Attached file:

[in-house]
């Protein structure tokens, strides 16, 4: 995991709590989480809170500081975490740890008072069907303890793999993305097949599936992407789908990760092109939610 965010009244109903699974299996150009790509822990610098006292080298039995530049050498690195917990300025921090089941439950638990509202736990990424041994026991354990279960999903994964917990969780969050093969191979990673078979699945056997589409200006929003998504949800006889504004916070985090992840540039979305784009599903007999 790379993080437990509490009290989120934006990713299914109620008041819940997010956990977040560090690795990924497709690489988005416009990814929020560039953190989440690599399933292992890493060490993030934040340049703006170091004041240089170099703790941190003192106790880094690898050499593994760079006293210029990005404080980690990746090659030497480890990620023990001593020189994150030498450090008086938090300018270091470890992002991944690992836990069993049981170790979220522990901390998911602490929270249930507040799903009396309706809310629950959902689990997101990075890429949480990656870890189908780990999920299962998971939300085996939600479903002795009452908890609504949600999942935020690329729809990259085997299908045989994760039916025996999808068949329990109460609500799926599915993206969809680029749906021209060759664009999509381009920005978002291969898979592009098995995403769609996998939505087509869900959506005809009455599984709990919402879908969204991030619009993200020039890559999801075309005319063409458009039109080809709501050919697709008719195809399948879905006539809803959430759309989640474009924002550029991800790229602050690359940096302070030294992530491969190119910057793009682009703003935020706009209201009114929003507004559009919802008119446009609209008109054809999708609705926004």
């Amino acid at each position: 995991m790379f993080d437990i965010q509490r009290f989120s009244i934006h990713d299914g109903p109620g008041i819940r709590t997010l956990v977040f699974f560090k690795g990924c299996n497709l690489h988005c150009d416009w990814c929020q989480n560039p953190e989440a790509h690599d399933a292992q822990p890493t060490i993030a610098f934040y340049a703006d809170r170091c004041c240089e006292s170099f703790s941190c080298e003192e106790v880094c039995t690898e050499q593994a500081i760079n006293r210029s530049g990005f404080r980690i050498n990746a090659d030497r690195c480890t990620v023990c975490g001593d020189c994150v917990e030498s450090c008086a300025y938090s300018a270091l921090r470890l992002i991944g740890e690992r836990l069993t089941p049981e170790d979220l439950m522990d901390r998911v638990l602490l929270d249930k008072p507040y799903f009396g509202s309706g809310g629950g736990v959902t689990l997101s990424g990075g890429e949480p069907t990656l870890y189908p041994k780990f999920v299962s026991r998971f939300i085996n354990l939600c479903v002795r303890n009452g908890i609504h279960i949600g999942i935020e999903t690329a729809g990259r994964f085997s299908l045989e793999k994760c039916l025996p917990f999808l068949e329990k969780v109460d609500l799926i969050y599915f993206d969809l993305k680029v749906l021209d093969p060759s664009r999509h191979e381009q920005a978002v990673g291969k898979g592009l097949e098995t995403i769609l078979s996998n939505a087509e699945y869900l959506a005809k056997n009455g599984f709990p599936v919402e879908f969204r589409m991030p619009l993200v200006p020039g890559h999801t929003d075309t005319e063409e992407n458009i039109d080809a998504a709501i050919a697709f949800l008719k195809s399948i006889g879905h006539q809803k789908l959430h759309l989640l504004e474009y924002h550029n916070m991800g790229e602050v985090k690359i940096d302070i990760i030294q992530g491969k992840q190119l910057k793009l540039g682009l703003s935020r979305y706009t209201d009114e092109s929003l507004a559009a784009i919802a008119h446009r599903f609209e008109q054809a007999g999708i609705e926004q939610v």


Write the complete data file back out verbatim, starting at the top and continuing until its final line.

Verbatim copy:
[in-house]
């Protein structure tokens, strides 16, 4: 995991709590989480809170500081975490740890008072069907303890793999993305097949599936992407789908990760092109939610 965010009244109903699974299996150009790509822990610098006292080298039995530049050498690195917990300025921090089941439950638990509202736990990424041994026991354990279960999903994964917990969780969050093969191979990673078979699945056997589409200006929003998504949800006889504004916070985090992840540039979305784009599903007999 790379993080437990509490009290989120934006990713299914109620008041819940997010956990977040560090690795990924497709690489988005416009990814929020560039953190989440690599399933292992890493060490993030934040340049703006170091004041240089170099703790941190003192106790880094690898050499593994760079006293210029990005404080980690990746090659030497480890990620023990001593020189994150030498450090008086938090300018270091470890992002991944690992836990069993049981170790979220522990901390998911602490929270249930507040799903009396309706809310629950959902689990997101990075890429949480990656870890189908780990999920299962998971939300085996939600479903002795009452908890609504949600999942935020690329729809990259085997299908045989994760039916025996999808068949329990109460609500799926599915993206969809680029749906021209060759664009999509381009920005978002291969898979592009098995995403769609996998939505087509869900959506005809009455599984709990919402879908969204991030619009993200020039890559999801075309005319063409458009039109080809709501050919697709008719195809399948879905006539809803959430759309989640474009924002550029991800790229602050690359940096302070030294992530491969190119910057793009682009703003935020706009209201009114929003507004559009919802008119446009609209008109054809999708609705926004």
């Amino acid at each position: 995991m790379f993080d437990i965010q509490r009290f989120s009244i934006h990713d299914g109903p109620g008041i819940r709590t997010l956990v977040f699974f560090k690795g990924c299996n497709l690489h988005c150009d416009w990814c929020q989480n560039p953190e989440a790509h690599d399933a292992q822990p890493t060490i993030a610098f934040y340049a703006d809170r170091c004041c240089e006292s170099f703790s941190c080298e003192e106790v880094c039995t690898e050499q593994a500081i760079n006293r210029s530049g990005f404080r980690i050498n990746a090659d030497r690195c480890t990620v023990c975490g001593d020189c994150v917990e030498s450090c008086a300025y938090s300018a270091l921090r470890l992002i991944g740890e690992r836990l069993t089941p049981e170790d979220l439950m522990d901390r998911v638990l602490l929270d249930k008072p507040y799903f009396g509202s309706g809310g629950g736990v959902t689990l997101s990424g990075g890429e949480p069907t990656l870890y189908p041994k780990f999920v299962s026991r998971f939300i085996n354990l939600c479903v002795r303890n009452g908890i609504h279960i949600g999942i935020e999903t690329a729809g990259r994964f085997s299908l045989e793999k994760c039916l025996p917990f999808l068949e329990k969780v109460d609500l799926i969050y599915f993206d969809l993305k680029v749906l021209d093969p060759s664009r999509h191979e381009q920005a978002v990673g291969k898979g592009l097949e098995t995403i769609l078979s996998n939505a087509e699945y869900l959506a005809k056997n009455g599984f709990p599936v919402e879908f969204r589409m991030p619009l993200v200006p020039g890559h999801t929003d075309t005319e063409e992407n458009i039109d080809a998504a709501i050919a697709f949800l008719k195809s399948i006889g879905h006539q809803k789908l959430h759309l989640l504004e474009y924002h550029n916070m991800g790229e602050v985090k690359i940096d302070i990760i030294q992530g491969k992840q190119l910057k793009l540039g682009l703003s935020r979305y706009t209201d009114e092109s929003l507004a559009a784009i919802a008119h446009r599903f609209e008109q054809a007999g999708i609705e926004q939610v």